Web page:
Gianluca De Bartolo traveled to a mountain village in southern Italy to document how the town celebrates its patron saint with an arboreal wedding.
Photoville, the free photo festival that takes place under the Brooklyn Bridge, is now in its seventh year. In some 90 exhibits and outdoor installations featuring 600 artists, the festival is focusing on themes of gender, social and ethnic diversity, resilience, freedom of speech, and immigration.
Every year in the Central Valley, Portuguese-Americans bring bullfighters from overseas and put on huge festivals — but shed no blood.
When Ekaterina Solovieva traveled to a remote lake town in northern Russia, she encountered an Orthodox priest with a decidedly unorthodox manner.
A new exhibition at the J. Paul Getty Museum in Los Angeles looks at the complex — and sometimes even illicit — history of photography in the United States.
This year’s FotoFest International, the first and longest-running worldwide photography biennial, focuses on work by artists of Indian origin.
In 1904, Bayard Wootten, a divorced single mother in North Carolina, first borrowed a camera. She went on to make more than a million images.
A reissue of “The Beautiful Smile” looks back on Nan Goldin’s highly personal work that combines art photography with a snapshot aesthetic.
Igor Posner returned to St. Petersburg looking for the “half-seen, half-recollected” moments that had stayed in his mind since he left Russia in the early 1990s.
A new exhibit offers an insider’s take on Inuit life in Alaska, putting the lie to the stereotypes made popular by televised reality shows.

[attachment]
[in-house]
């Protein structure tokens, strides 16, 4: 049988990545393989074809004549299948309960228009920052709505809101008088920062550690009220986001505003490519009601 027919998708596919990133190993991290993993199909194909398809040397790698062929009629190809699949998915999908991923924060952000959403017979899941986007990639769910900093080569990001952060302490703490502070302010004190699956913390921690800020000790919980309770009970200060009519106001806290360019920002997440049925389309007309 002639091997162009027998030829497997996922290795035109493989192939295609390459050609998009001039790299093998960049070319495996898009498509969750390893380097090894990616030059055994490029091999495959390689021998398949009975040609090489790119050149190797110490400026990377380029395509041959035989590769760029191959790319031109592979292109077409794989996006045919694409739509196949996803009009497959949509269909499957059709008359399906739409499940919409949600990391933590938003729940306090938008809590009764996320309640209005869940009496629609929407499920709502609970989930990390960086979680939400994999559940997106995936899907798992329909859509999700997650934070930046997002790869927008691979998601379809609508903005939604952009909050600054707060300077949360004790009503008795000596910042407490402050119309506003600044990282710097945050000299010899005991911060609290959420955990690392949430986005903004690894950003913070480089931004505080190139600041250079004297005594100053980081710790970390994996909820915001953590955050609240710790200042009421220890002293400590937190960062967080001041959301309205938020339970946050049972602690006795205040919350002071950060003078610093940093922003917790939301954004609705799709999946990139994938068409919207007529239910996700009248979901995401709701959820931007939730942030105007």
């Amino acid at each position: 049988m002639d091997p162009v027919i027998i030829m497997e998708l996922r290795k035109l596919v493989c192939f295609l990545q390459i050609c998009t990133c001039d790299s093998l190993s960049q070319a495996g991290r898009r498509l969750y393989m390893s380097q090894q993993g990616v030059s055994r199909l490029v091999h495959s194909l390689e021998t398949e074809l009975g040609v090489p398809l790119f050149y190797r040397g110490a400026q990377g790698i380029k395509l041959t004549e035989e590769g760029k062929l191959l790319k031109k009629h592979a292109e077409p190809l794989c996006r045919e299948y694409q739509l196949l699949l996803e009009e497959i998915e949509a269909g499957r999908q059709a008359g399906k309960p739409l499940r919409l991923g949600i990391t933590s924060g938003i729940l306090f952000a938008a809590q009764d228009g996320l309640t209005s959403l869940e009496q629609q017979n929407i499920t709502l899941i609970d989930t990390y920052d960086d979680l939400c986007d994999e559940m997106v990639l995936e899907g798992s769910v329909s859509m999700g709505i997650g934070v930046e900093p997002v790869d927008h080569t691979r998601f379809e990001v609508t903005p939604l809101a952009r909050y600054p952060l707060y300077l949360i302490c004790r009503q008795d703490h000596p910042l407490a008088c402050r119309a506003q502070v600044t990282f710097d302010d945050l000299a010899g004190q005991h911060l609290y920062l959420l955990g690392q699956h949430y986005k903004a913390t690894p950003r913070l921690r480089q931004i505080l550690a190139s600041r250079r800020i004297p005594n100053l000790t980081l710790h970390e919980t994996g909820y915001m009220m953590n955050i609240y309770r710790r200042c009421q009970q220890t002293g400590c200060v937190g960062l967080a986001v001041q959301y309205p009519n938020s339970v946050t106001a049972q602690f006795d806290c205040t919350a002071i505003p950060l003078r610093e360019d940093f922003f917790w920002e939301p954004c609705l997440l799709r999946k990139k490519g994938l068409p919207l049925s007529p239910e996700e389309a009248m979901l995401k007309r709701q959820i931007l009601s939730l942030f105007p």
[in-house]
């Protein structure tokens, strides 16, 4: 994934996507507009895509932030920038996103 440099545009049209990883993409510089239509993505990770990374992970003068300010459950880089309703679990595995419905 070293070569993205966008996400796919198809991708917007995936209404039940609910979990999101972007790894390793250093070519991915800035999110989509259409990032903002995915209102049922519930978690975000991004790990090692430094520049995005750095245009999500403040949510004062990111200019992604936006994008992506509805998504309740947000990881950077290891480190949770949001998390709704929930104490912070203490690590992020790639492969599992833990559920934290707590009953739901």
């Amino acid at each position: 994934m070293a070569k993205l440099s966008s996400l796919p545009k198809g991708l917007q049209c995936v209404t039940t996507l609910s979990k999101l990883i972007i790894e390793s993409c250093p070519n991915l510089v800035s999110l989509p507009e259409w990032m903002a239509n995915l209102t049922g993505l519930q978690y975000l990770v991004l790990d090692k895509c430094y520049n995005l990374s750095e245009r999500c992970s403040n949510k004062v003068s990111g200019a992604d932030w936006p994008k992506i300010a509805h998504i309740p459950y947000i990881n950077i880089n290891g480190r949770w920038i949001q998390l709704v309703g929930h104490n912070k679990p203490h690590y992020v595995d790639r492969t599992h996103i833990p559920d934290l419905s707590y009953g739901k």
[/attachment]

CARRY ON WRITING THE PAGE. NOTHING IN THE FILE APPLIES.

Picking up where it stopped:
A traveling retrospective finally recognizes the work of Peter Hujar, whose photos of gay life were overshadowed by those by his contemporary, Robert Mapplethorpe.
Kacper Kowalski’s passion for paragliding led him to ditch an architectural career for one as a flying photographer chronicling stunning, everyday scenes in his native Poland.
Margeaux Walker re-enacts the performance of consumers as they lose their identities blending into Ikea products.
A new book revisits and expands upon Leonard Freed’s early documentation of Amsterdam’s Jewish residents rebuilding their lives after the Holocaust.
A loose-knit band of young vagabonds seeks peace, love and community going state to state hitchhiking and hopping freight trains.
Joan Liftin’s images are guided not by storytelling, but by freedom and movement, a driving force from her early years as a dancer.
An ancient harvest festival in India in which men wrestle bulls for prizes has brought bans, as well as calls for preserving a cultural tradition.
For more than four decades, Nick Nixon has worked methodically to create images, using a view camera and printing in the darkroom. A new retrospective of his work reminds him of the importance of slowing down.